6 Financial Questions to ask BEFORE you invest in a Franchise


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So, you're thinking about becoming a franchisee? Congratulations! This huge, exciting step can be a defining moment in both your life and your financial future. The benefits of franchising are undeniable and its ability to make dreams come true is unrivaled. However, it can also be a major financial commitment - it's like buying your first house, sending your kids to college or planning for retirement, and sometimes it may even feel like all three of these at once. To be successful, it is vital to plan ahead, get your financial questions answered, and have realistic expectations about the time it will take to start seeing a profit.

So... Here are the TOP 6 financial questions to ask--and get answered--before buying a franchise:

This is undoubtedly the single most important question you will have and it's likely the first one you'll ask. It may also be one of the hardest questions to get answered. Let's first look at why this question is so hard to answer and then give you some resources for finding that information. By law, franchisors are not legally required or allowed to share financial performance information unless they have verifiable earnings information on their franchisees as a group or groups. If available, it will be found in Item 19 of the Franchise Disclosure Document ( FDD ). It may be listed in many different formats such as average revenue, average costs, average net profits or others. You should count on the franchisor to help you understand how they arrived at these numbers.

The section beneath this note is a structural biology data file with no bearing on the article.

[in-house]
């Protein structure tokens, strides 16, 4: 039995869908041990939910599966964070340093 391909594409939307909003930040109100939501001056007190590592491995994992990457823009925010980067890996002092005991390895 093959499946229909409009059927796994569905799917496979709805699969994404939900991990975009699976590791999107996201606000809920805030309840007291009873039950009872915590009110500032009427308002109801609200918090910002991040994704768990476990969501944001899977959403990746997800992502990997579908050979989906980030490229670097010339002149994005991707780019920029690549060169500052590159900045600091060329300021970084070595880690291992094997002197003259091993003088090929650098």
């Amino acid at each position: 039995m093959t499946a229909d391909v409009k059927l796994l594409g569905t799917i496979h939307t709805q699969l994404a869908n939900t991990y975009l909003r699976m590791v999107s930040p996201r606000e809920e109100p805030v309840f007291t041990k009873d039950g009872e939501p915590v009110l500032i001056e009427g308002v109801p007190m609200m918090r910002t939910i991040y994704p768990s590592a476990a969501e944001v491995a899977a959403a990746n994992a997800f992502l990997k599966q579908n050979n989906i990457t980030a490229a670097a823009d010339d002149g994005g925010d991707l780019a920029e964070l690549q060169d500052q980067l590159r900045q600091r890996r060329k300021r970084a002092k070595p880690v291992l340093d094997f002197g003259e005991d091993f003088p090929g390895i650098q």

Many times it helps to make a list of your objectives, prioritize your questions and then set out to learn the answers. Perhaps a better question to start with is: What are my short and long term goals? Are you trying to replace income immediately or are you interested in building long term wealth? If you answered "immediately replace income," then you might want to look for a business that has the ability to generate cash quickly such as product and/or service sales. If the business doesn't require large investments of time, energy and dollars then a significant portion of what you sell is immediately put to your bottom line.

If you are approaching this as more of a long term investment, then searching for the business that has long term recurring revenue streams might be for you. Make no mistake - all franchise investments come with risks. It is your responsibility to know what they are and understand your own risk tolerance. This will make it easier to decide what kind of franchise is best for you.